By Ray Day
---- — Many years ago, people did not worry about being diabetic. We had sweets all the time like lots of Mom’s own syrup and her jelly made with her own recipes. And her cakes just melted in your mouth.
As far as having a headache or pain in our bodies, we used aspirin or Anacin and Mom’s great love to take care of it.
And for years, babies, when they were put to bed, were laid on their bellies. Now they say that is wrong, so I guess someone who never had a child or even took care of one changed the rules.
We never had problems taking lids off medicine bottles and we did not wear helmets when we rode our bikes.
Nor were there seatbelts required for all in a car. How many times did you see someone riding in the back of a truck? You can’t do that anymore either.
On a hot day, we drank from the garden hose, but today if you did that with the water, you would spit it out.
Remember when you and your date would drink out of the same drink? Not anymore, as they say is it wrong.
Remember doctors who made house calls? Remember party lines? While you were talking, you could hear someone picking up their phone and listening.
Did your dad make a scooter for you out of a pair of roller skates and two pieces of wood? Our dad did and they were fun to use. Today you buy one from the store and pay good money for it.
We could fix things with with a hammer, screwdriver and wrench. Today you go to a shop to have someone else fix it for a price.
When we fell and hurt ourselves, we did not go and file a lawsuit against someone just because we could. And today, don’t say something bad about someone else because you might get sued.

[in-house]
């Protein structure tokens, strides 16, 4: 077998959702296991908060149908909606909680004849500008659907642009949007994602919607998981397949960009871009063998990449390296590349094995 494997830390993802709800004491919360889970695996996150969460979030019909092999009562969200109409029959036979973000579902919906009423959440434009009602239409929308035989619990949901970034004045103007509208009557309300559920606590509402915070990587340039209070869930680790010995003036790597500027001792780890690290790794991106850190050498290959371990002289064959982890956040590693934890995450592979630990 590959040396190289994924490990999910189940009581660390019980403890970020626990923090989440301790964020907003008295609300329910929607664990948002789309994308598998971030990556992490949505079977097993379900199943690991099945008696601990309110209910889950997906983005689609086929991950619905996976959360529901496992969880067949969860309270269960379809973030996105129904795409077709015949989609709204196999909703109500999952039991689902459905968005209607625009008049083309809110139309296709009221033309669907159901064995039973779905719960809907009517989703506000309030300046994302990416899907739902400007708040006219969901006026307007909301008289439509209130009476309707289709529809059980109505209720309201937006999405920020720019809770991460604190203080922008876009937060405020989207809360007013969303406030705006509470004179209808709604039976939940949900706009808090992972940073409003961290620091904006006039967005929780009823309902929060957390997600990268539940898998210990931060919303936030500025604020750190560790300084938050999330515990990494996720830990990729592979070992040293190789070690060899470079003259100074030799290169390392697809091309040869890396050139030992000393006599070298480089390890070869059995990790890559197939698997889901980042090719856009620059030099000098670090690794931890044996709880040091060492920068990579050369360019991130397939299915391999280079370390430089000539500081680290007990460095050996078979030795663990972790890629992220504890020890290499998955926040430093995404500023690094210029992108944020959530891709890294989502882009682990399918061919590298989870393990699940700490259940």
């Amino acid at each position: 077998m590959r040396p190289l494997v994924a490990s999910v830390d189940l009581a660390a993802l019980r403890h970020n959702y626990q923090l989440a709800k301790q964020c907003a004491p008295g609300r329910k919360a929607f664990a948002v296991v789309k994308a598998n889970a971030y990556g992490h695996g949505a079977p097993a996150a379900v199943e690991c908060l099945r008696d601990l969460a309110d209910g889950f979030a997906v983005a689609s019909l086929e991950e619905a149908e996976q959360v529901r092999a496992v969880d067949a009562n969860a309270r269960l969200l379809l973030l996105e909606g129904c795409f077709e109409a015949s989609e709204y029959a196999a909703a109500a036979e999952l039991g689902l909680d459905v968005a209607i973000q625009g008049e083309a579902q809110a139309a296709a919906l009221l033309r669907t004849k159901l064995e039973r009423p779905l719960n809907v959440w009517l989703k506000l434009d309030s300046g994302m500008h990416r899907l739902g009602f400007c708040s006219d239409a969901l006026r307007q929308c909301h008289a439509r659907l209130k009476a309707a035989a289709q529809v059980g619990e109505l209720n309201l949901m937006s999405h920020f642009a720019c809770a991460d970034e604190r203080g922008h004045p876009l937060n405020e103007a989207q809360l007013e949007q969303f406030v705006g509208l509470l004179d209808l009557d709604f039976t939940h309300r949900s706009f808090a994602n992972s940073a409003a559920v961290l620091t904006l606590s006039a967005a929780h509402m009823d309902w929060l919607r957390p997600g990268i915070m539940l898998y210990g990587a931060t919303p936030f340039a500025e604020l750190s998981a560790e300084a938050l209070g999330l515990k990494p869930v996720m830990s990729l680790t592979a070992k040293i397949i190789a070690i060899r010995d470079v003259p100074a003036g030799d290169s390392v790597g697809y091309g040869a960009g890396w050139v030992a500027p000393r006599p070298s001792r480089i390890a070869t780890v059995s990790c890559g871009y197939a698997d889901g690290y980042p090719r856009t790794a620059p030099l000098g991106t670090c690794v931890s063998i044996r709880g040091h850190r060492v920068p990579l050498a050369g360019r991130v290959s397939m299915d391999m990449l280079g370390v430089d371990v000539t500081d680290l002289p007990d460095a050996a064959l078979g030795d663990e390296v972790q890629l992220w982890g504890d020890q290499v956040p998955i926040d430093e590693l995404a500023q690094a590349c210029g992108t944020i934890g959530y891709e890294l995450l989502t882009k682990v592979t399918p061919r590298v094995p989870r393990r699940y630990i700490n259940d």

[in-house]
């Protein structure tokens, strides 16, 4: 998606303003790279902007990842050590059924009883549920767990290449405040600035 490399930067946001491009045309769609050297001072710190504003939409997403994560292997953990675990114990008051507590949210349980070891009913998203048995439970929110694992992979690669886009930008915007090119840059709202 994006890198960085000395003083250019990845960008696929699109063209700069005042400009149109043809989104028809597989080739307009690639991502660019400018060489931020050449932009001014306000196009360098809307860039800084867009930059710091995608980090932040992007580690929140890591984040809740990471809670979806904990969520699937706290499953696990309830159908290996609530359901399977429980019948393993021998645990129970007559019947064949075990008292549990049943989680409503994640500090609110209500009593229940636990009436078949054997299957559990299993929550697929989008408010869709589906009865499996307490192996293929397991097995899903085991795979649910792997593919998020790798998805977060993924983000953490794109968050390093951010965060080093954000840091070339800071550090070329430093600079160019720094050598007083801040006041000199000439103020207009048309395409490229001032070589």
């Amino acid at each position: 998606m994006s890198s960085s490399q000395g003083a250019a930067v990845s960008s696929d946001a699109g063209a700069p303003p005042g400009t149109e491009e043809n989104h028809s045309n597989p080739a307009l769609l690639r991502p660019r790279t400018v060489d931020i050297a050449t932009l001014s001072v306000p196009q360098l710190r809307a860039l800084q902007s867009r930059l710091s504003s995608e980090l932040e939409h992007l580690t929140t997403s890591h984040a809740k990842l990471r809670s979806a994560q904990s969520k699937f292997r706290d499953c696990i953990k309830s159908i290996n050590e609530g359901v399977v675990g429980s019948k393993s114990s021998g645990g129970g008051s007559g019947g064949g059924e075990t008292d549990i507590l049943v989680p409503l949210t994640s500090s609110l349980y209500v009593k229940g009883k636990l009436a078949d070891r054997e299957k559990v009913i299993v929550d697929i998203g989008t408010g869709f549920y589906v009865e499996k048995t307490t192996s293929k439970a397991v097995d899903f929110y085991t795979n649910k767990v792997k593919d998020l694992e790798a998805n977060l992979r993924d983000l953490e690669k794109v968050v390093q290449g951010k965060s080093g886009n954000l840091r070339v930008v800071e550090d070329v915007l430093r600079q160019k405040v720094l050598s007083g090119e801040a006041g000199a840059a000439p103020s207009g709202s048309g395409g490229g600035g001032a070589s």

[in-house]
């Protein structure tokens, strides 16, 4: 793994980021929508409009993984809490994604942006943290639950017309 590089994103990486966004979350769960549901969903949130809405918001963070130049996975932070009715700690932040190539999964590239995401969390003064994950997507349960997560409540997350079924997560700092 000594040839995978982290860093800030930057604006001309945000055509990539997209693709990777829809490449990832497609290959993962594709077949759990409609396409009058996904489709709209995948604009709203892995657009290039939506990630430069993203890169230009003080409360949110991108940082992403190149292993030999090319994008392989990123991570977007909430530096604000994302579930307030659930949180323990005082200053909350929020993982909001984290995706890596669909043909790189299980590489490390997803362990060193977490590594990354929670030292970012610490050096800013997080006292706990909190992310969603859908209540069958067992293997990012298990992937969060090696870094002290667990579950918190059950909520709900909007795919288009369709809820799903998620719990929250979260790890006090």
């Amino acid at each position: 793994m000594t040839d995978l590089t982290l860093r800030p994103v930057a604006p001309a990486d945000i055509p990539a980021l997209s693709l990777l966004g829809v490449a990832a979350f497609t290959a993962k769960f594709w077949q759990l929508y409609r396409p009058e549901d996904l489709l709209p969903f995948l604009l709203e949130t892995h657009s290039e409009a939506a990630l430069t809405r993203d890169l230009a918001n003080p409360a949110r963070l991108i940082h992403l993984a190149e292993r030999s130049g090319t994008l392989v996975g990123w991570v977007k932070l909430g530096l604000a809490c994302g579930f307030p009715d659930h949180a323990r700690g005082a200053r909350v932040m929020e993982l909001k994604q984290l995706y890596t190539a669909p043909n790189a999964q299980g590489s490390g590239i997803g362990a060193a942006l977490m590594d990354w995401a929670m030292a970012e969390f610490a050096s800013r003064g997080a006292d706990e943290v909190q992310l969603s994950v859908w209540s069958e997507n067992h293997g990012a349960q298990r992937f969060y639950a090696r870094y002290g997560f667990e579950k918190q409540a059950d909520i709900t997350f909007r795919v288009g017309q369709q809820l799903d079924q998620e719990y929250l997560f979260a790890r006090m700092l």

It seems like all the time we were growing up, there was always either success or failure and we had responsibility, yet we had a certain degree of freedom in what we wanted to do. Life was good because we knew how to keep the bad out of it. Were we just a lucky generation or can we really give the credit to our parents and grandparents who, after working all their lives, wanted to instill the same thoughts into the heads of the younger generation?
Has time changed from what it was back in the days of old? Are the ones coming up trying to grasp the worth of the things our parents taught us? Will we one day have to go back to living in a time of turmoil, or will we drift forward in a trance waiting for the worst to happen to us? Can we as members of this generation change the way we eat, sleep, work and play?
Well, I can only say this — and you can take it to the bank if it is still there — only you can make it better, and likewise, only you can make it worse.
We try to improve, not lose our values. Life can be the greatest gift ever given and you can enrich it more by treating others with the respect they deserve. You can be the one who helps change another’s life so that they have the chance to go forth into the world and be successful, which in part follows a path for their children.
You can look back and see where you could have done a better job in the raising of your children and still have time to do just that if they want that help. And you and I can look back while looking forward and maybe see where the help is needed now and walk that path. It would not hurt to try and we can be pleased with that work. But then will life change that much if we do?
We can only try. That is the beauty of life given to us as a gift from God.
Ray “Uncle Ray” Day is a weekly contributor to the Kokomo Tribune. Contact him at firstname.lastname@example.org.